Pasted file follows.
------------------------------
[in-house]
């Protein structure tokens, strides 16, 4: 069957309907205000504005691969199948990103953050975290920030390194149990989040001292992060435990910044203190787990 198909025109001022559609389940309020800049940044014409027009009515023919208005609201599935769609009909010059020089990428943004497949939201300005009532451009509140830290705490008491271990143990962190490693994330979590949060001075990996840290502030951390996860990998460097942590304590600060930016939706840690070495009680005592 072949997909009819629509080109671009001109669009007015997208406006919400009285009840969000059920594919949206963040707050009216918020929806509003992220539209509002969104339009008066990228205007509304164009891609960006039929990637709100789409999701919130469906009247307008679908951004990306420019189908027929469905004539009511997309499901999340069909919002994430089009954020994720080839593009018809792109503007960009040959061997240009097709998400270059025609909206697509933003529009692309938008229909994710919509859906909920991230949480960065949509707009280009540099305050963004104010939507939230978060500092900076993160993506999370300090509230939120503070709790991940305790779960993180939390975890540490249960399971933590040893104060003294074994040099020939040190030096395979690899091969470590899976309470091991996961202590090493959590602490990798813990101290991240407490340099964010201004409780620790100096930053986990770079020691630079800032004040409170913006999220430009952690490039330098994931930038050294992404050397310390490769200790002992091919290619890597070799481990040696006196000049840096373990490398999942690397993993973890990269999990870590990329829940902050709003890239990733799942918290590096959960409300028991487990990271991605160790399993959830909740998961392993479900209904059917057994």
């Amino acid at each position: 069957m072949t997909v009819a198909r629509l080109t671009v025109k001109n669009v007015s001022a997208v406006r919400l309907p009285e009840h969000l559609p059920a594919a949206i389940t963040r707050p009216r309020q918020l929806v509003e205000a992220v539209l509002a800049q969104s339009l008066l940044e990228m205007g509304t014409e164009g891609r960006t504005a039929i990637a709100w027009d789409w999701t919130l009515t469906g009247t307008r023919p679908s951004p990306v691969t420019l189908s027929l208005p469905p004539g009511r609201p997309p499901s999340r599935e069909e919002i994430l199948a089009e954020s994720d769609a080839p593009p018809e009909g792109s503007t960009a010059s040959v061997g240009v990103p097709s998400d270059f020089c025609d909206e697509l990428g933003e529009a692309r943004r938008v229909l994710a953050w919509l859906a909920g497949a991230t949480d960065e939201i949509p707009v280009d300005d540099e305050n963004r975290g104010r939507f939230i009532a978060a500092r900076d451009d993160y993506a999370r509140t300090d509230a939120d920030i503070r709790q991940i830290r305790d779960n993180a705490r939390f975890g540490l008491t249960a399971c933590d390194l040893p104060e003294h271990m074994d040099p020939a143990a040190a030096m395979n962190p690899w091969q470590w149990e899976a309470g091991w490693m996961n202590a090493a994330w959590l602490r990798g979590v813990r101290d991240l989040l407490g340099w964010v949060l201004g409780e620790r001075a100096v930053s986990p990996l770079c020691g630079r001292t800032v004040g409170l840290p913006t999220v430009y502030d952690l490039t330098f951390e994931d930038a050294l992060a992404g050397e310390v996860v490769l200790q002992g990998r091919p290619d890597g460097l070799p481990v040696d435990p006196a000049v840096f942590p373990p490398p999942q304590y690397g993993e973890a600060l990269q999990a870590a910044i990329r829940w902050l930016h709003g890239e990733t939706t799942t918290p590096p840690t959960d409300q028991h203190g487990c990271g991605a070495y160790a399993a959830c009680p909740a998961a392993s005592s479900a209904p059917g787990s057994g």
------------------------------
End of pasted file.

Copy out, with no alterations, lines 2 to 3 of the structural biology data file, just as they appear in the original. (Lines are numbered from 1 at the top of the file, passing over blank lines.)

């Protein structure tokens, strides 16, 4: 069957309907205000504005691969199948990103953050975290920030390194149990989040001292992060435990910044203190787990 198909025109001022559609389940309020800049940044014409027009009515023919208005609201599935769609009909010059020089990428943004497949939201300005009532451009509140830290705490008491271990143990962190490693994330979590949060001075990996840290502030951390996860990998460097942590304590600060930016939706840690070495009680005592 072949997909009819629509080109671009001109669009007015997208406006919400009285009840969000059920594919949206963040707050009216918020929806509003992220539209509002969104339009008066990228205007509304164009891609960006039929990637709100789409999701919130469906009247307008679908951004990306420019189908027929469905004539009511997309499901999340069909919002994430089009954020994720080839593009018809792109503007960009040959061997240009097709998400270059025609909206697509933003529009692309938008229909994710919509859906909920991230949480960065949509707009280009540099305050963004104010939507939230978060500092900076993160993506999370300090509230939120503070709790991940305790779960993180939390975890540490249960399971933590040893104060003294074994040099020939040190030096395979690899091969470590899976309470091991996961202590090493959590602490990798813990101290991240407490340099964010201004409780620790100096930053986990770079020691630079800032004040409170913006999220430009952690490039330098994931930038050294992404050397310390490769200790002992091919290619890597070799481990040696006196000049840096373990490398999942690397993993973890990269999990870590990329829940902050709003890239990733799942918290590096959960409300028991487990990271991605160790399993959830909740998961392993479900209904059917057994």
């Amino acid at each position: 069957m072949t997909v009819a198909r629509l080109t671009v025109k001109n669009v007015s001022a997208v406006r919400l309907p009285e009840h969000l559609p059920a594919a949206i389940t963040r707050p009216r309020q918020l929806v509003e205000a992220v539209l509002a800049q969104s339009l008066l940044e990228m205007g509304t014409e164009g891609r960006t504005a039929i990637a709100w027009d789409w999701t919130l009515t469906g009247t307008r023919p679908s951004p990306v691969t420019l189908s027929l208005p469905p004539g009511r609201p997309p499901s999340r599935e069909e919002i994430l199948a089009e954020s994720d769609a080839p593009p018809e009909g792109s503007t960009a010059s040959v061997g240009v990103p097709s998400d270059f020089c025609d909206e697509l990428g933003e529009a692309r943004r938008v229909l994710a953050w919509l859906a909920g497949a991230t949480d960065e939201i949509p707009v280009d300005d540099e305050n963004r975290g104010r939507f939230i009532a978060a500092r900076d451009d993160y993506a999370r509140t300090d509230a939120d920030i503070r709790q991940i830290r305790d779960n993180a705490r939390f975890g540490l008491t249960a399971c933590d390194l040893p104060e003294h271990m074994d040099p020939a143990a040190a030096m395979n962190p690899w091969q470590w149990e899976a309470g091991w490693m996961n202590a090493a994330w959590l602490r990798g979590v813990r101290d991240l989040l407490g340099w964010v949060l201004g409780e620790r001075a100096v930053s986990p990996l770079c020691g630079r001292t800032v004040g409170l840290p913006t999220v430009y502030d952690l490039t330098f951390e994931d930038a050294l992060a992404g050397e310390v996860v490769l200790q002992g990998r091919p290619d890597g460097l070799p481990v040696d435990p006196a000049v840096f942590p373990p490398p999942q304590y690397g993993e973890a600060l990269q999990a870590a910044i990329r829940w902050l930016h709003g890239e990733t939706t799942t918290p590096p840690t959960d409300q028991h203190g487990c990271g991605a070495y160790a399993a959830c009680p909740a998961a392993s005592s479900a209904p059917g787990s057994g």